Push to expand firework sales returns to state Legislature

Published 9:55 am Tuesday, April 12, 2016

ST. PAUL — It’s spring in Minnesota, which means baseball is back, flowers are blooming and the perennial debate over expanding firework sales has returned.

The Minnesota House voted 73-56 on Monday to allow Minnesota residents to be able to buy “aerial and audible” fireworks — such as firecrackers and bottle rockets — about five weeks out of the year, rather than just sparklers or other small fireworks.

Rep. Jason Rarick, a Pine City Republican who is leading the push, said residents are already using such fireworks and that Minnesota companies — and the state — are losing millions of dollars to border states by prohibiting larger fireworks.

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“Regardless of the outcome of this bill, this summer there will be fireworks used in Minnesota,” he said, sporting a fireworks-themed tie. “It is my wish that our state can collect the revenue while also allowing Minnesotans to enjoy fireworks.”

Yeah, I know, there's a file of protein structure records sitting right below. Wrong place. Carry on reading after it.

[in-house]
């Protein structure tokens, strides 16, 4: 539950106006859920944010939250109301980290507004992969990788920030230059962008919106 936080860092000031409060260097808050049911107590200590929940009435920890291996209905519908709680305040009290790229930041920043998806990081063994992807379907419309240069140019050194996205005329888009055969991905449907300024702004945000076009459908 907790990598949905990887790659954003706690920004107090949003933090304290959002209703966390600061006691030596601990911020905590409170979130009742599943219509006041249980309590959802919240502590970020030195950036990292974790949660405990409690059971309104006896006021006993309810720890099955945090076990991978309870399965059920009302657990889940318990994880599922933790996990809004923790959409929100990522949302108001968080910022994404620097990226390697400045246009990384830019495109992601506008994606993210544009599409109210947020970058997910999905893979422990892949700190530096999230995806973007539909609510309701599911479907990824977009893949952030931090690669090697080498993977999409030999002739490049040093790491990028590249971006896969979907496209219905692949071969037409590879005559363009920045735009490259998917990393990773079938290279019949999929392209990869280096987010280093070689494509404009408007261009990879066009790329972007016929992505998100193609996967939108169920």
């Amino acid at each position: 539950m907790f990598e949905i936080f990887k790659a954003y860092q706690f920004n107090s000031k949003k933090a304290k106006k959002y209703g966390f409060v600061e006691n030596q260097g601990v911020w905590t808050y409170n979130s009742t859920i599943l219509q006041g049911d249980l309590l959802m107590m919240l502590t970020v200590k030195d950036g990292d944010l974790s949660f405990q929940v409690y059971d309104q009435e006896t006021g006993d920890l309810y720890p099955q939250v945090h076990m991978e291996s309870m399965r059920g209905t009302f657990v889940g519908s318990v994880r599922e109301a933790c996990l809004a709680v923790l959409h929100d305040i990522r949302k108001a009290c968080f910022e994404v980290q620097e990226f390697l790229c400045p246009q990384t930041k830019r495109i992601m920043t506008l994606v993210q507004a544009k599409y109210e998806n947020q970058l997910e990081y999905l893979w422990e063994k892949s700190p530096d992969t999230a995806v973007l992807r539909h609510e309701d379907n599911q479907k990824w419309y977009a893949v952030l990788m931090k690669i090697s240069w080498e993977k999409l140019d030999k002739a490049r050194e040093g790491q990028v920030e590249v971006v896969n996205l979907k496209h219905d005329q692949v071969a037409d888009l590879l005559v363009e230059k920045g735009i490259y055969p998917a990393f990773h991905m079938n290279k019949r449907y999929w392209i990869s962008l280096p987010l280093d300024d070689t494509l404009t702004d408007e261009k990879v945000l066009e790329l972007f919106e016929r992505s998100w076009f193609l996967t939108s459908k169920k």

Rarick’s measure would allow local governments to decide whether they want to allow more firework sales. He said the flexibility could make the measure more appealing to some who have opposed it in the past, including Gov. Mark Dayton.

Rarick’s measure has bipartisan support, but any expansion of fireworks would require plenty of legislative muscle to get past Dayton, who vetoed a similar measure in 2012. Last week, the Democratic governor made clear his opposition hasn’t softened.

“If somebody gets fireworks and blows off their own arm, or blows off a child’s arm standing nearby … I want the state of Minnesota” to take a strong stance that those explosives aren’t allowed, Dayton said.

Several lawmakers also voiced their concern Monday while debating the measure in the House.

Rep. Erik Simonson, a Duluth Democrat and a firefighter, said allowing more fireworks just because people are already using them illegally is not a good reason to legalize them. He rejected the notion that the state can’t address potential harm to Minnesota residents through legislation.